WADE BABINEAU EDITORIAL CARTOON: Saturday, March 28, 2020
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WASHINGTON —There has been no lack of stories in the baseball postseason. The hard-luck Washington Nationals suddenly becoming the anti-Nats and steamrolling their opponents. The tragedy of Clayton Kershaw and the schadenfreude of the New York Yankees. The fascinatingly inept PR disaster that is the Houston Astros.
But there is one story that should dominate all discussion at the World Series: good heavens these games are long. It is a crisis. It also might not have a solution.
On Friday night, the Astros beat the Nationals 4-1 in Game 3 to climb back into the Series. It was a game that had much of what makes playoff baseball exciting: tense battles, high-leverage moments, Baby Shark.
It was also an interminable slog. The game took four hours and three minutes from first pitch to last. That is longer than Avengers: Endgame, or any of the Lord of the Rings films, even the extended editions with the bonus orcs.
According to Baseball Reference, it was the first time in Series history that a nine-inning game with five runs or fewer took four-plus hours to complete.
According to Baseball Reference, it was the first time in Series history that a nine-inning game with five runs or fewer took four-plus hours to complete
There have been just nine World Series games in 116 years that went nine innings and took more than four hours, again according to Baseball Reference. Two of them have taken place in this still-truncated Series. On Saturday night, Houston’s 8-1 win, which evened the World Series at 2-2, was a relatively brisk three hours and 48 minutes — still about 45 minutes longer than an average game this past season.
Why is this still happening, especially at a time when baseball’s pace-of-play issues have long been a point of discussion?
Game 3, conveniently, provided a distillation of many of the current problems. Washington and Houston combined to use 10 pitchers, which reflects a modern trend. In 2019, teams combined to use just under nine pitchers per game, on average. That is up almost two pitchers per game since 20 years ago. The pitchers-per-game number has risen in each of the past six seasons.
But the number of pitches that are being thrown by all these guys is also increasing. There were 3.93 pitches per plate appearance in 2019, the fourth straight season in which that number has ticked upward, and the highest number in the 20-plus years it has been tracked. This is a direct result of popular tendencies in which batters try to work long counts and pitchers try to avoid contact. On Friday night at Nationals Park, the combination of nibbling Houston pitchers and patient Washington hitters led to an absurd 4.6 pitches per plate appearance.
On more statistic about Friday’s Game 3: the average time between pitches was almost 24 seconds, an increase of about two seconds from the regular-season average.
All of this is how games that start just past 8 local time end up finishing past midnight.
Dave Martinez, the Washington manager, joked on Saturday that he could have used a couple cups of coffee in the dugout. Haha, funny guy, how about you tell the fellas to swing the damn bats?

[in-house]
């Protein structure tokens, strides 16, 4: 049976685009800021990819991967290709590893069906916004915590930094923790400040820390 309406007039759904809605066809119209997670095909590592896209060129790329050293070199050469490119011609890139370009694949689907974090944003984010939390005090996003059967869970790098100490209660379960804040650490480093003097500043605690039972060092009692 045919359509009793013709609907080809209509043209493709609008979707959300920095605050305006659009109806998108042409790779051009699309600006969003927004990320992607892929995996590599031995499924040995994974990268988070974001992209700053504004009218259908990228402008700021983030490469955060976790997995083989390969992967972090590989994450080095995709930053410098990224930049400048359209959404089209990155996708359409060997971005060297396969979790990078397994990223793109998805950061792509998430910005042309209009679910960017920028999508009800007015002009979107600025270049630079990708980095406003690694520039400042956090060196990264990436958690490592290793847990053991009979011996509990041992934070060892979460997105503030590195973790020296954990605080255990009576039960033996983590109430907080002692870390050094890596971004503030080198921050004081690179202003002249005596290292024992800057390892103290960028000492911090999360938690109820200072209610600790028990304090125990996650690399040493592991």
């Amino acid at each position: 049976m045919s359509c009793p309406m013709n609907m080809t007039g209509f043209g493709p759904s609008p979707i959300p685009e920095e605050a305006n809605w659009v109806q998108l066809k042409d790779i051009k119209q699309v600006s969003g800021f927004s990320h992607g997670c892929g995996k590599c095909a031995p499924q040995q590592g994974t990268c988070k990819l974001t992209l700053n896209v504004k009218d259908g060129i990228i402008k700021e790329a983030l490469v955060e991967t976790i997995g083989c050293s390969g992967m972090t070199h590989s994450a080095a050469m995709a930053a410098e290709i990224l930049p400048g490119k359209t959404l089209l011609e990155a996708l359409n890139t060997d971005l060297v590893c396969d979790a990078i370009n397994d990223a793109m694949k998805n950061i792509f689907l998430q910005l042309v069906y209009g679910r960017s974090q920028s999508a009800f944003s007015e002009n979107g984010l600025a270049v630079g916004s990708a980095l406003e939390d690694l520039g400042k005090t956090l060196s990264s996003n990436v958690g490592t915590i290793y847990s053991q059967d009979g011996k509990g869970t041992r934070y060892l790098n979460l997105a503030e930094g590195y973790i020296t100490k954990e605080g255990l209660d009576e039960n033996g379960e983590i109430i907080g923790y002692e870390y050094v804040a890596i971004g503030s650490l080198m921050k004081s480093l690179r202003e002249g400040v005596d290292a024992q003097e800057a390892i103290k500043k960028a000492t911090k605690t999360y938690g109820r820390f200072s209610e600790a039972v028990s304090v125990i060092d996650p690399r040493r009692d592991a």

None of this is new or unexpected. Major League Baseball and the players’ union agreed to a rule for next season that will see pitchers required to face at least three batters, unless they finish an inning. And commissioner Rob Manfred has been a big advocate of a pitch clock, but a 20-second clock that was tried in spring training was abandoned and won’t be considered again until 2021 at the earliest.
But even those kinds of fixes, much like the move to make the intentional walk an immediate thing instead of a four-pitch sequence, won’t have as much of an impact on the lengths of games as the recent fundamental changes to the sport that cannot simply be reversed.
Teams use more pitchers now not because there aren’t enough tough farm boys anymore — as much as one might be wistful for Nolan Ryan pitching until his arm fell off — but because they all know that pitchers have a drop off in performance once hitters have already seen them twice. And when starters come out of the game earlier, it is more likely to lead to a parade of relievers who throw hard, but not for long. Teams would rather carry a pile of short-inning relievers than a crafty veteran who might work five innings at a spell once a week. So, something like the three-batter minimum might sound like it would have a noticeable effect, but consider the events of Friday night, when the Astros used six pitchers: five of them faced at least three batters, and the sixth, Josh James, struck out the only batter he faced to end an inning. The new rule would have made zero difference.
What, then, is baseball to do? It can’t force hitters to swing more, nor require managers to leave their starters in longer, not when such changes would run contrary to modern, evidence-based strategy. But something must be done, and the only realistic solutions might be the kinds of drastic changes that the sport has been reluctant to implement. The fiddles that MLB have attempted so far have been overwhelmed by the tectonic shifts in the way baseball is played.
And, so: Robot umpires that would deliver a consistent strike zone and quicker at-bats? Shorter leadoffs and a ban on pick-off moves? A restriction on the number of foul balls per batter?
Ned Yost, the recently retired Kansas City Royals manager and an old-school baseball lifer, answered a few questions about pace of play in spring training before he became a little grumpy.
“Make it a seven-inning game,” he said. “That’ll speed it up.”
He was kidding. But he might not be wrong.
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